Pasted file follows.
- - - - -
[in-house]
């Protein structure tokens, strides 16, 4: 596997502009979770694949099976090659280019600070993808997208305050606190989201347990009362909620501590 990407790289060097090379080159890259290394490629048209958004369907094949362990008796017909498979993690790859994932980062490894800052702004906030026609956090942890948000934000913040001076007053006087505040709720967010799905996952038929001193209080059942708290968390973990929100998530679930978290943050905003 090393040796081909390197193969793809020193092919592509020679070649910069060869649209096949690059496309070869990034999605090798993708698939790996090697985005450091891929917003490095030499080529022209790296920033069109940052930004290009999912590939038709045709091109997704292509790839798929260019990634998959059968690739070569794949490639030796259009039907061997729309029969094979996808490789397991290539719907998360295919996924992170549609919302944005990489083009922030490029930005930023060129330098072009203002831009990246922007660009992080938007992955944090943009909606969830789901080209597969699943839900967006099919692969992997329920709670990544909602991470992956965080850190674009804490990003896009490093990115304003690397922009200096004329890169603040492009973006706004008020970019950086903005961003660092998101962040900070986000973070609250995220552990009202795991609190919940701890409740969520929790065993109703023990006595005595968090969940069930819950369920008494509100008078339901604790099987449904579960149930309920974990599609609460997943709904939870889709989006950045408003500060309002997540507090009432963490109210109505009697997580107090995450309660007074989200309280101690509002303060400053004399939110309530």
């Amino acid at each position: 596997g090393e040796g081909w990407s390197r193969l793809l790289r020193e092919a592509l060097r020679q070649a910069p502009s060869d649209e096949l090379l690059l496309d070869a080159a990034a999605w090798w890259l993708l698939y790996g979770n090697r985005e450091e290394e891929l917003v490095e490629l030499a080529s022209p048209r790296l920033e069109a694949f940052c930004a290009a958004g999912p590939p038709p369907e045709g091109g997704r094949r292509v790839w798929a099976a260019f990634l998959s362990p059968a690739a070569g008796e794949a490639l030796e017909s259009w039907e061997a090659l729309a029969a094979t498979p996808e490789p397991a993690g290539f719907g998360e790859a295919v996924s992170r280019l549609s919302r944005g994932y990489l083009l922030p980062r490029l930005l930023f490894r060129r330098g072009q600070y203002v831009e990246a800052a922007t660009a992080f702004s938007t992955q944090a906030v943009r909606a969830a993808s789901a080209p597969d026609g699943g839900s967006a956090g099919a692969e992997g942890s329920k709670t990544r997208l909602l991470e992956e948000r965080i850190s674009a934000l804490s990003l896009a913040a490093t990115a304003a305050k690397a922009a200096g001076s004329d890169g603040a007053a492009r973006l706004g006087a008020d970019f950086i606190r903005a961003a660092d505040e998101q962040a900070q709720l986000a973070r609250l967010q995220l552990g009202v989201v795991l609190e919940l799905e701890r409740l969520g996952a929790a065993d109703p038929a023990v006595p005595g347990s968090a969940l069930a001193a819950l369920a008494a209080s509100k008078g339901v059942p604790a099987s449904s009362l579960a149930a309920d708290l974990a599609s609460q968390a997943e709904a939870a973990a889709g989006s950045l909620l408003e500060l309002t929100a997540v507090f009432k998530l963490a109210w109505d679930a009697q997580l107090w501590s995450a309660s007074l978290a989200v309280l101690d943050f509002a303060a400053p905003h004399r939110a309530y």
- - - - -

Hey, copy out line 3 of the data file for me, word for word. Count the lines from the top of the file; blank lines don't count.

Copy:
């Amino acid at each position: 596997g090393e040796g081909w990407s390197r193969l793809l790289r020193e092919a592509l060097r020679q070649a910069p502009s060869d649209e096949l090379l690059l496309d070869a080159a990034a999605w090798w890259l993708l698939y790996g979770n090697r985005e450091e290394e891929l917003v490095e490629l030499a080529s022209p048209r790296l920033e069109a694949f940052c930004a290009a958004g999912p590939p038709p369907e045709g091109g997704r094949r292509v790839w798929a099976a260019f990634l998959s362990p059968a690739a070569g008796e794949a490639l030796e017909s259009w039907e061997a090659l729309a029969a094979t498979p996808e490789p397991a993690g290539f719907g998360e790859a295919v996924s992170r280019l549609s919302r944005g994932y990489l083009l922030p980062r490029l930005l930023f490894r060129r330098g072009q600070y203002v831009e990246a800052a922007t660009a992080f702004s938007t992955q944090a906030v943009r909606a969830a993808s789901a080209p597969d026609g699943g839900s967006a956090g099919a692969e992997g942890s329920k709670t990544r997208l909602l991470e992956e948000r965080i850190s674009a934000l804490s990003l896009a913040a490093t990115a304003a305050k690397a922009a200096g001076s004329d890169g603040a007053a492009r973006l706004g006087a008020d970019f950086i606190r903005a961003a660092d505040e998101q962040a900070q709720l986000a973070r609250l967010q995220l552990g009202v989201v795991l609190e919940l799905e701890r409740l969520g996952a929790a065993d109703p038929a023990v006595p005595g347990s968090a969940l069930a001193a819950l369920a008494a209080s509100k008078g339901v059942p604790a099987s449904s009362l579960a149930a309920d708290l974990a599609s609460q968390a997943e709904a939870a973990a889709g989006s950045l909620l408003e500060l309002t929100a997540v507090f009432k998530l963490a109210w109505d679930a009697q997580l107090w501590s995450a309660s007074l978290a989200v309280l101690d943050f509002a303060a400053p905003h004399r939110a309530y």